Business / Technology

Pursuit of human capital 'key part' of acquisition drive

By GAO YUAN (China Daily) Updated: 2015-01-28 10:50

Personal computer maker Lenovo Group Ltd has an ambitious plan to beat Apple Inc in the smartphone market.

After it acquired Motorola Mobility last year, becoming the world's third-largest handset vendor, its planning took on an air of urgency.

Bringing in Motorola not only helped the Chinese company enlarge its non-Chinese employee headcount by a few thousand, it also pushed Lenovo to become a real multinational.

"With all our mergers and acquisitions, it is about acquiring the human capital (with) the experience, the skills, the capabilities that will allow us to grow and go beyond where we are today," said Yolanda Conyers, vice-president of global human resources operations and chief diversity officer. "There are multiple ways that Lenovo, a Chinese heritage company, has proved to be very global."

No one knows cultural diversity better than Conyers at Lenovo.

The 25-year HR veteran clearly remembers the first day she joined Lenovo meetings in Beijing more than seven years ago, because she was "shocked" by the cultural diversity in the company's executive boardroom.

On Jan 17, 2007, Conyers traveled to China for the first time to discuss with the company executives the early "East and West integration challenges" Lenovo was facing after a major acquisition. By then, the Beijing-based company just acquired IBM Corp's personal computer division for $1.75 billion.

"In that meeting, we had a room of diverse leaders from all over the world. I was surprised by that, and I have never seen that before," Conyers recalled.

International acquisitions were the major secret ingredient for Lenovo to climb to the top position in the global computer market. Apart from the patents and product lines Lenovo acquired, the global human capital was another valuable asset.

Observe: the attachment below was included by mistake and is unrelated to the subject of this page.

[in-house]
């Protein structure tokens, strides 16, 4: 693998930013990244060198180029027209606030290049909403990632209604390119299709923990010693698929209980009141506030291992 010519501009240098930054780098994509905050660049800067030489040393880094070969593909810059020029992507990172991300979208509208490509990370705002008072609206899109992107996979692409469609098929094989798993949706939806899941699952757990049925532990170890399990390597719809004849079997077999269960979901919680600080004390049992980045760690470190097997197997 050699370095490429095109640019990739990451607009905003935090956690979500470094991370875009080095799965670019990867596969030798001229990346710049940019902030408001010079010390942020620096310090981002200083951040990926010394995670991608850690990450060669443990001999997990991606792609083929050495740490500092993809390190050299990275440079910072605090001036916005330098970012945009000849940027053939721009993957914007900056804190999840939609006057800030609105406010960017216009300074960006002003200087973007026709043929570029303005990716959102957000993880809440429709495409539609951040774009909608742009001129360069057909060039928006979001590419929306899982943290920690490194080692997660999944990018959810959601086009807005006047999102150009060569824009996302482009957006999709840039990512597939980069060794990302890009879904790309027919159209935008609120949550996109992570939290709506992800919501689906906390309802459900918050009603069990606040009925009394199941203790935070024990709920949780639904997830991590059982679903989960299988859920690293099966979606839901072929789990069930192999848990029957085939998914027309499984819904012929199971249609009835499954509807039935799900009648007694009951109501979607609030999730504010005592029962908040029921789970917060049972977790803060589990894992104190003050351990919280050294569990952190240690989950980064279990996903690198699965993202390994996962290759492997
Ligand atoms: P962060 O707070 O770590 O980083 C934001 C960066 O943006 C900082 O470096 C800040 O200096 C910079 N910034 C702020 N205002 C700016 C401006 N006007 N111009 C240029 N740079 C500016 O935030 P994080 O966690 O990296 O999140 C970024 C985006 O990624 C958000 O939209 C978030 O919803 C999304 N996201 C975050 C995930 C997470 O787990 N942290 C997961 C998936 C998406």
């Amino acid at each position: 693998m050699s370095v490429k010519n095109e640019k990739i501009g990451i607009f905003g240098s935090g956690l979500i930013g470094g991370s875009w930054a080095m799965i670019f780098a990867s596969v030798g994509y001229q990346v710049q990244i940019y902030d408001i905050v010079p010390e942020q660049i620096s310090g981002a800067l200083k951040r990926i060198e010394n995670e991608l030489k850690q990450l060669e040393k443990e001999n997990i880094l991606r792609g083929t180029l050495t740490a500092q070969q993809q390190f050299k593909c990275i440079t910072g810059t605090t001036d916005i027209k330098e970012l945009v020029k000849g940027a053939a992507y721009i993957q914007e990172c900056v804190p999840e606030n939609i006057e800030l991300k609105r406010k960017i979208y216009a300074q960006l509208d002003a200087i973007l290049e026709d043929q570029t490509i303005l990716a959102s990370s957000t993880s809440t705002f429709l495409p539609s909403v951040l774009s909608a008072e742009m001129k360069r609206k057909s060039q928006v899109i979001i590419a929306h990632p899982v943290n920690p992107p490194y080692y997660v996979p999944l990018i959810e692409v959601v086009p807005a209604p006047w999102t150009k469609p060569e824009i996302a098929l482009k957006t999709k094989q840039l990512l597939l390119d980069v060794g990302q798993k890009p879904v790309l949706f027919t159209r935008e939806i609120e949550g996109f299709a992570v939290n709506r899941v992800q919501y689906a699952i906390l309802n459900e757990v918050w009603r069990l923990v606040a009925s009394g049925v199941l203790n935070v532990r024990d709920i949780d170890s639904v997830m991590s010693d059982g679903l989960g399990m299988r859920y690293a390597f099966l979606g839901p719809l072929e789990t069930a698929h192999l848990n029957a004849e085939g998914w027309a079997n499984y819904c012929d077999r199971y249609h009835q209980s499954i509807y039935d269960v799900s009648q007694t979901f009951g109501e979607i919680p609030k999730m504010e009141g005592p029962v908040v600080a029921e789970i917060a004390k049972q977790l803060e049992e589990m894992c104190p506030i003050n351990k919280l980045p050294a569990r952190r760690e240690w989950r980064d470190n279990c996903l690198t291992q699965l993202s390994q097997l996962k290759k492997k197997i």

Besides Motorola, Lenovo closed another record-breaking deal with IBM, taking in roughly 6,500 IBM x86 server employees in 34 research and development centers and seven manufacturing locations around the world.

Jason Wang, managing partner of the recruitment company Experis, an operating division of ManpowerGroup Inc, said the rapid growth of Chinese Internet and high-tech industries created a huge demand for global job seekers.

"Chinese tech companies are able to offer increasingly higher salaries for overseas talent, making them more competitive on the global HR market," according to Wang.

An increasing number of former executives from overseas companies have shown an interest in joining a Chinese tech company, and top local players are set to have more non-Chinese executives in the boardroom.

According to Conyers, three critical mental attributes are necessary for foreign employees who work for a China-based enterprise, in addition to strong technical ability.

Before joining Lenovo, Conyers was a longtime executive at United States PC maker Dell Inc, working in multiple business units including worldwide supply chain strategy, staff recruitment and customer services.

"First, you need to be cross-culturally curious. Anytime you go to another country, you have to be open and curious about how they do things and how they learn every day. Second, you have to have the ability to develop relationships," Conyers said.

"I struggled when I first came to Lenovo, but I developed deep relationships with those who helped me understand the culture. Third, you just have to be open to trying things differently."

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